In her own words: Sourdough marketer Sharon Donaldson-Arnold
Northern Nevada Business Weekly: Tell us a little about your company.
Sharon H. Donaldson-Arnold: Student teachers are requested not to work while getting student teaching credits. I was a 50-plus, divorced woman, with three grown sons. I owned a home, a car and had a life, so I had to have an income during my five months of student teaching. I happened to be browsing David Legg’s Made in Nevada store in Park Lane Mall in 1994, and asked why he had no sourdough starter.
“Because no one has any, I guess.”
“Mine’s 22 years old and works great,” was my reply.
“Well, market it and I’ll buy it.”
Eight months later I brought my book, with the starter packet freeze-dried in it, and a smaller kit for his baskets, into his store. He was a great customer until the store closed. The products are available in most museums in the state, a lot of book and specialty stores. I specialize in the freeze-dried sourdough packet, which is included in the cookbook and also in the smaller kit, which includes recipes and instructions to reconstitute the starter. I created the whole book photos, recipes, cowboy poetry and writings except for the drawings, which my mother did. As the only employee I do it all, from having the fresh starter freeze-dried at Oregon State University, to filling packets, attaching them to the books and putting them in the kits, to the PR, which includes book signings where I bake sourdough biscuits. What really surprises me is I developed and printed this book in 1994, and it still sells! The aroma and taste of those baking biscuits couldn’t have anything to do with that, could it?
NNBW: How did you get into this profession?
Donaldson-Arnold: I love to cook and entertain, and have a cooking background 15 years as a substitute bed & breakfast innkeeper, and head cook at Camp Fleishman, near Lake Almanor for several years (that included training staff, preparing, cooking and serving three meals a day to anywhere from 350-450 Boy Scouts, leaders and camp staff for most of the summer; that’s a lot of sourdough pancakes and biscuits!)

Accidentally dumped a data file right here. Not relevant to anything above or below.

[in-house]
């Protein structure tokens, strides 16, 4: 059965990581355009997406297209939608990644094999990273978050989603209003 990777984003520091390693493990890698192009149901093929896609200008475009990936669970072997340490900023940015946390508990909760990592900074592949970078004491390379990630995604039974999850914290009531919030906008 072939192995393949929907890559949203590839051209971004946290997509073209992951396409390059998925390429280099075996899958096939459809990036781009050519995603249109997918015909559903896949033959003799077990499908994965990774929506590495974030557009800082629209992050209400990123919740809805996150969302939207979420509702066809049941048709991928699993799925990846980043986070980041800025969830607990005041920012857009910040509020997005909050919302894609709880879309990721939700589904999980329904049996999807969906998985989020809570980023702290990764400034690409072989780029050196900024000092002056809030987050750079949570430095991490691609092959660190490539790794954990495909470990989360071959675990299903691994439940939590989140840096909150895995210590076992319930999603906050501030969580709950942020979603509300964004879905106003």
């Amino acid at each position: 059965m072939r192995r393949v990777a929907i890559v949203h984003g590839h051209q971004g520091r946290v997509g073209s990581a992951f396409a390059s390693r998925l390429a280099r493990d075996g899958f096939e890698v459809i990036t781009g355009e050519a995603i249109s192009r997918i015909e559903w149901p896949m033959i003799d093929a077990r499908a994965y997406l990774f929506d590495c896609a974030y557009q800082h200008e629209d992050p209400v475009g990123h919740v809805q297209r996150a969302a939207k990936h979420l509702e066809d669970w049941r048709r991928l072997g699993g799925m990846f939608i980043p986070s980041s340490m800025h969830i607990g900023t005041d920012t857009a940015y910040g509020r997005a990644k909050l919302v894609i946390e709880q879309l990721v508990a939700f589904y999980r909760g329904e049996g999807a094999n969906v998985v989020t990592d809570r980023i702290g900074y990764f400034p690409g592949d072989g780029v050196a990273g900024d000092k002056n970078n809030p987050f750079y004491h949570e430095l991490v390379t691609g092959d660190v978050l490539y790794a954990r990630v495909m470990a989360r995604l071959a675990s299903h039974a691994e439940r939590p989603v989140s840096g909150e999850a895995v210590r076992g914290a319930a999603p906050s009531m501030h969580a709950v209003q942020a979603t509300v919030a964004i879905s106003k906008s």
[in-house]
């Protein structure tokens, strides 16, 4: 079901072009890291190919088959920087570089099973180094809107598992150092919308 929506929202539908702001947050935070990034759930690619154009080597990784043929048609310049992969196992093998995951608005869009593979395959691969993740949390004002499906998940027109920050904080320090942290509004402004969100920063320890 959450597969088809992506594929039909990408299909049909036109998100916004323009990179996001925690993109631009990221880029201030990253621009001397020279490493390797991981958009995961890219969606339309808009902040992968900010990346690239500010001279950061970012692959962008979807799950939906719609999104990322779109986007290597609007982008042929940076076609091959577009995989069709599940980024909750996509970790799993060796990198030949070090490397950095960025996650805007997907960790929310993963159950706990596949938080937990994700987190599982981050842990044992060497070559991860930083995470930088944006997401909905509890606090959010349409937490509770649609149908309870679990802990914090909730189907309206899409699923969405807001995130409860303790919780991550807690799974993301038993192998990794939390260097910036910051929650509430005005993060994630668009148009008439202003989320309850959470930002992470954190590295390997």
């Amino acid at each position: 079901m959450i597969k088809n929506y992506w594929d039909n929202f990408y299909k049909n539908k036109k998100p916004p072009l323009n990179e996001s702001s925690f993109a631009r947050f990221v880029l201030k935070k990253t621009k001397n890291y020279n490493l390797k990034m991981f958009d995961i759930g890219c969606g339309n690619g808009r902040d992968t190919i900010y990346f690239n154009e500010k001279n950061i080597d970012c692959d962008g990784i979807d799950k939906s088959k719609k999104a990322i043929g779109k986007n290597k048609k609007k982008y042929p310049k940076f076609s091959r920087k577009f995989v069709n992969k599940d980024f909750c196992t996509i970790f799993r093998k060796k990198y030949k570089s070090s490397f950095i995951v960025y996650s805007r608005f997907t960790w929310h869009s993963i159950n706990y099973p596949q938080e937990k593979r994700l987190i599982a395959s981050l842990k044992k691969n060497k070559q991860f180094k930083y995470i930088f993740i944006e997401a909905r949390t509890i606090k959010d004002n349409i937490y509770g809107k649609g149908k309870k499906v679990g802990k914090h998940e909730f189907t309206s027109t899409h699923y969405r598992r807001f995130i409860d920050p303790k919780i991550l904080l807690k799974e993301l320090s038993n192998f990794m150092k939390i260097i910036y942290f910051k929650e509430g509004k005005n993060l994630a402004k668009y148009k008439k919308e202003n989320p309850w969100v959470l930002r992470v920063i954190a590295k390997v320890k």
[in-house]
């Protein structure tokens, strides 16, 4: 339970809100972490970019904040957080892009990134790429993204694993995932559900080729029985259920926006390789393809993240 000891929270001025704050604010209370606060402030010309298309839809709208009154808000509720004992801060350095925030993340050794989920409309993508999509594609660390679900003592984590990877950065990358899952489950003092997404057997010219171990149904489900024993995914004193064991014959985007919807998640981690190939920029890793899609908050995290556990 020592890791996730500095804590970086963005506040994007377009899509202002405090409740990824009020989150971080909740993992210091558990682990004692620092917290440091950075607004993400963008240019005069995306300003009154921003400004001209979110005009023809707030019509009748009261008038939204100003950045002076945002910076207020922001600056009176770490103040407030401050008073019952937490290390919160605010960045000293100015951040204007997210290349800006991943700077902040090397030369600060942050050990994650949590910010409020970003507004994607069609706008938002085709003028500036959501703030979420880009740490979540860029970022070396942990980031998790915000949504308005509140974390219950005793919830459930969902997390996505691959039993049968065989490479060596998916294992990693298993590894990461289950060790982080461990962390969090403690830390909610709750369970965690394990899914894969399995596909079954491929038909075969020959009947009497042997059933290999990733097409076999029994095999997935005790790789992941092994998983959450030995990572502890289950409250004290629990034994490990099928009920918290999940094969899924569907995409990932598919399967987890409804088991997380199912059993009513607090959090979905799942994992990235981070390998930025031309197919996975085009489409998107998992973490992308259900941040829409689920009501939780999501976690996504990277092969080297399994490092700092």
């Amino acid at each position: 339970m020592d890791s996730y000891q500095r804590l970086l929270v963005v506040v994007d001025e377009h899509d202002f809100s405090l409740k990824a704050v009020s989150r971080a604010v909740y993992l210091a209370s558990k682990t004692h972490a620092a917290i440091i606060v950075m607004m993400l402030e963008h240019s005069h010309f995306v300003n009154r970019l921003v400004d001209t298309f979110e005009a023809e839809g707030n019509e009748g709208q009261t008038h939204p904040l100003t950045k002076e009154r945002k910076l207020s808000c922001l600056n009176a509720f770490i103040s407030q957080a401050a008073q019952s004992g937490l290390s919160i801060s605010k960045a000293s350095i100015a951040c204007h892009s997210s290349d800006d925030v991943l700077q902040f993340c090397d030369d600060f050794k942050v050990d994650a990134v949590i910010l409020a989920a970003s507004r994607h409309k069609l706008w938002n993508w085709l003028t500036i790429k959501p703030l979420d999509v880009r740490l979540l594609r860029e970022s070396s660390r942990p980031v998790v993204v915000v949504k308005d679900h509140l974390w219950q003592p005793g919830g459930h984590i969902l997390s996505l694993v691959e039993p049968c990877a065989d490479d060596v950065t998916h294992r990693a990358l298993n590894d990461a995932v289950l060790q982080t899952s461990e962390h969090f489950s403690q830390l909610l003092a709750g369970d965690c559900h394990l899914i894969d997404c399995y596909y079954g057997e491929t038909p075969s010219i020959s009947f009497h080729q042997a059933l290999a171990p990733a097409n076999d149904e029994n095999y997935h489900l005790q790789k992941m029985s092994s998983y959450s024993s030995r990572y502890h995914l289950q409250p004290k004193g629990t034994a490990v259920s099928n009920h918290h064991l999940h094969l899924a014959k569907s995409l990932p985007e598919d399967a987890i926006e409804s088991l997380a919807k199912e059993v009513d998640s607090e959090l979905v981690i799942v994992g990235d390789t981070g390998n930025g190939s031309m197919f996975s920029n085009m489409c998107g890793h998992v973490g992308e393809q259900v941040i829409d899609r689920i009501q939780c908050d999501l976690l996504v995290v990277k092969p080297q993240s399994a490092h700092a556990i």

NNBW: If you could have had any other profession what would it have been? Why wasn’t it your first choice?
Donaldson-Arnold: This business is my avocation; I am a teacher first. I retired from teaching 10 years ago, but now work as a substitute teacher. I am enjoying being back around the junior high and high school students.
NNBW: How do you spend your time outside the office?
Donaldson-Arnold: I love to be with family and friends and I enjoy golfing, hiking, walking, playing my piano, reading and traveling. I have been a member of the Made in Nevada program for 11 years and currently serve as chairman of the board, which requires a lot of time and travel spreading the word of this great organization.
NNBW: Do you have a favorite vacation memory?
Donaldson-Arnold: My sons, their father and I spent a lot of years traveling, camping, fishing and hunting in northern Nevada. Those were fun times.
NNBW: Of all the things you learned from your parents, which do you feel was the most valuable?
Donaldson-Arnold: Being encouraged to do whatever we felt we were capable of being and knowing we were loved and appreciated.
NNBW: What is the quirkiest or oddest job you’ve ever had?
Donaldson-Arnold: My 12th summer was spent plucking squab! I also had a yard-service business with a neighbor in my 30s. We loaded manure by shovels into trucks, then delivered and rototilled it in after clearing the garden for our clients. We were unofficially known as the “Shovel-N- S**t Girls” around Carson City.
NNBW: What is the one thing you most want people to remember about you?
Donaldson-Arnold: That I love my family and friends and brought fun and enjoyment to those who use my sourdough starter. A sourdough starter has a life of its own. I began my starter in 1972, gave it to family and friends, who gave it to family and friends. My sons each have their own starters. I hope my grandchildren will carry on the tradition.
The cancelation of the 2020 event “severely affected operating revenue,” according to the Great Reno Balloon Race.